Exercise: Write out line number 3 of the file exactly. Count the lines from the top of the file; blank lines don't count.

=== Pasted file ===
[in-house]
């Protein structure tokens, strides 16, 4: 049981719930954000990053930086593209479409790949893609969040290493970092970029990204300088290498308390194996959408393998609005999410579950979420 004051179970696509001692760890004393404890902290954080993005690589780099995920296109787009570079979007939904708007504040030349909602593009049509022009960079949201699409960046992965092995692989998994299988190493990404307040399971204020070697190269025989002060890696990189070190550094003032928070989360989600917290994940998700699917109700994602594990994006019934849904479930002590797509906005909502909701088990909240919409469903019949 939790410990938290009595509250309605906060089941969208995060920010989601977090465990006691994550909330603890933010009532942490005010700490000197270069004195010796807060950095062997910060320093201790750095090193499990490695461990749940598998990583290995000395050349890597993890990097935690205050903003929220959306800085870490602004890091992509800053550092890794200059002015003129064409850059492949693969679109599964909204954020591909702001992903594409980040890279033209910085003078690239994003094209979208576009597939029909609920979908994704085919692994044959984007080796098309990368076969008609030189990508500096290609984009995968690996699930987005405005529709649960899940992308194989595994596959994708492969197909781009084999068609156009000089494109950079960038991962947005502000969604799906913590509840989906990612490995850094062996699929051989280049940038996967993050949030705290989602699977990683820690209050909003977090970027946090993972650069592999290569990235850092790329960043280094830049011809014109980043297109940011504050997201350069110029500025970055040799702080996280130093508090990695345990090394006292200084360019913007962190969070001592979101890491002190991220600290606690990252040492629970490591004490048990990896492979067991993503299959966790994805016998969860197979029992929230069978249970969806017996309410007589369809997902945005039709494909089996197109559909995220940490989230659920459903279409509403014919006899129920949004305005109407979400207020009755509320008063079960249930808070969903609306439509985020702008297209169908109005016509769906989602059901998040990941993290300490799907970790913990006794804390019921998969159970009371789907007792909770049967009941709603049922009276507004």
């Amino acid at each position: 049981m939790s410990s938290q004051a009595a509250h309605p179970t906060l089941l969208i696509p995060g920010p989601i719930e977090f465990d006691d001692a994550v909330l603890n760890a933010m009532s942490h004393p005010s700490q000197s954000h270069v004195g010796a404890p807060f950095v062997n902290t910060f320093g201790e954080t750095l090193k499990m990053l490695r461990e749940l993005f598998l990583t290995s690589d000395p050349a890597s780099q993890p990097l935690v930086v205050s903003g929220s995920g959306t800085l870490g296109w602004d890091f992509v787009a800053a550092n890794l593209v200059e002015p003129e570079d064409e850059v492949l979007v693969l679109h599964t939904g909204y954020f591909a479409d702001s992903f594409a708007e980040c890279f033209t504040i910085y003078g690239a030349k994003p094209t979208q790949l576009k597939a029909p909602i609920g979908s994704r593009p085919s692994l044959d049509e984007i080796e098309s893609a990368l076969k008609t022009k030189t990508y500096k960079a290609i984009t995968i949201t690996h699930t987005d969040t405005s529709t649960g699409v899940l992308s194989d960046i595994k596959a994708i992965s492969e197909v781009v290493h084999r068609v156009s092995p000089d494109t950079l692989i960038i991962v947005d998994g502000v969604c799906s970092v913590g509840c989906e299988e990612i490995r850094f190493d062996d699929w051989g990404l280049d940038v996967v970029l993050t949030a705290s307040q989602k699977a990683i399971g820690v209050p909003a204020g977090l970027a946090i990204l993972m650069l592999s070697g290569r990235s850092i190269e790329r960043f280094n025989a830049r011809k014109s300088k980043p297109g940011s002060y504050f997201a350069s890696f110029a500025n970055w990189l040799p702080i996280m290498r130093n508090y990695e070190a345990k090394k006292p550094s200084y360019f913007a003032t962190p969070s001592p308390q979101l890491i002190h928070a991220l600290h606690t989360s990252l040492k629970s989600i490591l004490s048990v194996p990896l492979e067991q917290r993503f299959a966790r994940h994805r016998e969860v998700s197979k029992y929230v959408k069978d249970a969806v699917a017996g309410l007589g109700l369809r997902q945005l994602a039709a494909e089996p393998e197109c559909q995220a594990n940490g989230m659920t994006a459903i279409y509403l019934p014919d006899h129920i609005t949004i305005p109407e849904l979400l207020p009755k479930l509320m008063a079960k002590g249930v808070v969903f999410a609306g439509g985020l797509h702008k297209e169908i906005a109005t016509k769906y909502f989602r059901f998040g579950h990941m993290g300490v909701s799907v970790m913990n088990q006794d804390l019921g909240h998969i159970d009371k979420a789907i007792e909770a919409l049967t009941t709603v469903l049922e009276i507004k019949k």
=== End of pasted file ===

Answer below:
């Amino acid at each position: 049981m939790s410990s938290q004051a009595a509250h309605p179970t906060l089941l969208i696509p995060g920010p989601i719930e977090f465990d006691d001692a994550v909330l603890n760890a933010m009532s942490h004393p005010s700490q000197s954000h270069v004195g010796a404890p807060f950095v062997n902290t910060f320093g201790e954080t750095l090193k499990m990053l490695r461990e749940l993005f598998l990583t290995s690589d000395p050349a890597s780099q993890p990097l935690v930086v205050s903003g929220s995920g959306t800085l870490g296109w602004d890091f992509v787009a800053a550092n890794l593209v200059e002015p003129e570079d064409e850059v492949l979007v693969l679109h599964t939904g909204y954020f591909a479409d702001s992903f594409a708007e980040c890279f033209t504040i910085y003078g690239a030349k994003p094209t979208q790949l576009k597939a029909p909602i609920g979908s994704r593009p085919s692994l044959d049509e984007i080796e098309s893609a990368l076969k008609t022009k030189t990508y500096k960079a290609i984009t995968i949201t690996h699930t987005d969040t405005s529709t649960g699409v899940l992308s194989d960046i595994k596959a994708i992965s492969e197909v781009v290493h084999r068609v156009s092995p000089d494109t950079l692989i960038i991962v947005d998994g502000v969604c799906s970092v913590g509840c989906e299988e990612i490995r850094f190493d062996d699929w051989g990404l280049d940038v996967v970029l993050t949030a705290s307040q989602k699977a990683i399971g820690v209050p909003a204020g977090l970027a946090i990204l993972m650069l592999s070697g290569r990235s850092i190269e790329r960043f280094n025989a830049r011809k014109s300088k980043p297109g940011s002060y504050f997201a350069s890696f110029a500025n970055w990189l040799p702080i996280m290498r130093n508090y990695e070190a345990k090394k006292p550094s200084y360019f913007a003032t962190p969070s001592p308390q979101l890491i002190h928070a991220l600290h606690t989360s990252l040492k629970s989600i490591l004490s048990v194996p990896l492979e067991q917290r993503f299959a966790r994940h994805r016998e969860v998700s197979k029992y929230v959408k069978d249970a969806v699917a017996g309410l007589g109700l369809r997902q945005l994602a039709a494909e089996p393998e197109c559909q995220a594990n940490g989230m659920t994006a459903i279409y509403l019934p014919d006899h129920i609005t949004i305005p109407e849904l979400l207020p009755k479930l509320m008063a079960k002590g249930v808070v969903f999410a609306g439509g985020l797509h702008k297209e169908i906005a109005t016509k769906y909502f989602r059901f998040g579950h990941m993290g300490v909701s799907v970790m913990n088990q006794d804390l019921g909240h998969i159970d009371k979420a789907i007792e909770a919409l049967t009941t709603v469903l049922e009276i507004k019949k």